Hi guys, I've got a decent range of tools including both battery and corded models. I'm just chasing people's feedback on which tools they have in which combos.
Do you find your battery powered ones don't last long enough or don't have enough power, etc?
Certainly like the convenience of the new(ish) '1 battery fits all systems' and when I buy new tools I've looked at both battery and corded options.
you can get cordless tools now that are just as powerful if not more than corded tools, and are a lot more convenient, your best bet is to get cordless
One way to stop that is to put the battery on charge after you stop using it so you know it will always be charged
I realise that I'm replying to a post that is over 18 months old, but I'm going to post anyway.
Cordless or Electric? That is the question... I believe it all has to do with the type of job you are trying to complete. For most jobs, cordless will suffice. But when you need to use your tool for extendend periods, corded is necessary.
I've been using the Ryobi One + range since it was released some 10 years ago and have found their range to be impressive, practical, and downright sufficient for 90% of the jobs I do. The way I choose which tool to use, is I generally start with the cordless and if I use up a battery quickly, then I switch to corded. And 90% of the time I can complete the job using only 1 or 2 batteries. Now that Ryobi has released the 5Ah batteries, they last a lot longer on the tools that eat up the power, like the grinder, or drop saw, or chain saw.
And the biggest convenience is that I can use the same battery for the entire range of 30 or more tools.
Thanks for sharing your experiences @DCS. Nothing wrong with reviving an old topic, particularly one that doesn't date like this one.
I have a one word answer - MAKITA!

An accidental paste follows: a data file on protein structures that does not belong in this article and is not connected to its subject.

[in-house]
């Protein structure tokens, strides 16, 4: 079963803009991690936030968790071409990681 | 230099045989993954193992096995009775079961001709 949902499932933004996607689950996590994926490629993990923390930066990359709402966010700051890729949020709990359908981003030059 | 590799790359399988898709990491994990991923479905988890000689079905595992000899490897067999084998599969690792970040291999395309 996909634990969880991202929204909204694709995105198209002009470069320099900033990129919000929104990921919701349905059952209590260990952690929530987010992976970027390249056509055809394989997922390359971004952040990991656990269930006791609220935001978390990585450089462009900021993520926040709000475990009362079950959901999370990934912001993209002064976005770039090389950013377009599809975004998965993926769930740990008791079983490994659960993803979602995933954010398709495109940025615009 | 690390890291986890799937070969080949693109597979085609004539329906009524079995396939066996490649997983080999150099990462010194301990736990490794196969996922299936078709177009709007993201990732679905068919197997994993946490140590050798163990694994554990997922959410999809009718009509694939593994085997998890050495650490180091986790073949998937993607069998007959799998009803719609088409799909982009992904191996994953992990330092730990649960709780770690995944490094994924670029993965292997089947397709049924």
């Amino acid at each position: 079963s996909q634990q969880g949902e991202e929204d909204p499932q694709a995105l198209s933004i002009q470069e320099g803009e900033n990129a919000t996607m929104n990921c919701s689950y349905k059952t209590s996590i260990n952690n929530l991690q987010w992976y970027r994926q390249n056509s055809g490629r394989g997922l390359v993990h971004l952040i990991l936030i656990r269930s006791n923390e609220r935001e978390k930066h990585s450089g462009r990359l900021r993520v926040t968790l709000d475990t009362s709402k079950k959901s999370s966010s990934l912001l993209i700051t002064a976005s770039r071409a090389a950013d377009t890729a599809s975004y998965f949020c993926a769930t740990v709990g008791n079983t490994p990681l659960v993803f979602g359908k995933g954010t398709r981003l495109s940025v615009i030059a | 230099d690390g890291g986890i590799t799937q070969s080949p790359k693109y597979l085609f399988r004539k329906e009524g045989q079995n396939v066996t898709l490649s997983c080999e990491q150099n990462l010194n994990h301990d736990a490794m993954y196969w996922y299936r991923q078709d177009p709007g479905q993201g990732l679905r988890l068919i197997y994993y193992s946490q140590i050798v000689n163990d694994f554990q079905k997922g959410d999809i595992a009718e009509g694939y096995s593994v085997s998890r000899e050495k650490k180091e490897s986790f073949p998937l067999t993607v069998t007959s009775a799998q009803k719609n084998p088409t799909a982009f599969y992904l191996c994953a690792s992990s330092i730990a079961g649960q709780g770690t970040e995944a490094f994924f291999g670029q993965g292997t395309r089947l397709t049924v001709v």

No really, I agree with most of all the other posts here,just depends on what job you are doing, I'd say in any typical day I would use 3 battery operated tools and 3 power tools, so a combo of both.
The simple solution (to having a flat battery when you grab the drill) is to have more batteries, when you buy another cordless tool get the kit with a battery, and a fast charger. I've been accumulating the Ozito range of cordless tools so now have 4Ah, 3Ah and two 2AH batteries and two fast chargers, I can fast recharge one battery in the time it takes to run down the battery on the hedger, the only time I ran out of charged batteries was when I was boring out post holes using a 4" auger in rocky ground, I swapped over to a corded drill for that.
I have now 2 cordless drills and a driver, so I can drill holes, countersink them and insert screws without changing bits.
I must admit I'm predominately battery now, with the exception of a few tools, some historic some not. I too have been a fan of the Ryobi System for a number of years, Originally I went in to buy a "Popular De Brand range of cordless when I started renovating" and one of the helpful staff asked some questions, these were the right questions and I ended up getting Ryobi instead and haven't looked back, with the exception of my Hitachi cordless framing nailer, unfortunately Ryobi doesn't seem to make one as I probably would have gone with that to keep in with their system
Just yesterday I replaced my second petrol weed trimmer with a battery one. My thoughts were, I've gone through 2 weed trimmers in the last 4-5 years and they've always been a pain to maintain and start, not to mention mixing fuel etc, so I'd give a battery one a go if it doesn't work I'd look at getting another petrol trimmer, it was much cheaper and I already have the batteries and fast charger, so now my wife won't complain about trying to start the thing when she wants to use it. My Initial thoughts was it was a bit under powered, however it did the job quite well looking at the results, additionally its head can be rotated for edging! I used a single battery and this was lawn and edges that haven't been done for quite some time so there was quite a bit of growth there. Time will tell, but so far seems to do the job well enough for an urban lawn.
So for me battery is the go for most things now, Ive built my garage and extension with the Ryobi range and they have been rock solid and reliable, I recently purchased one of the brushless drills/hammer drills during my extension build and the torque that thing generates will break a wrist.
So far I've only had my two original batteries fail about 12 months back, so again I got good use out of them. The only items I have corded tools are my docking saw and table top circular saw, I also have an old angle grinder and hammer drill that don't get much use any more, because I have cordless equivalents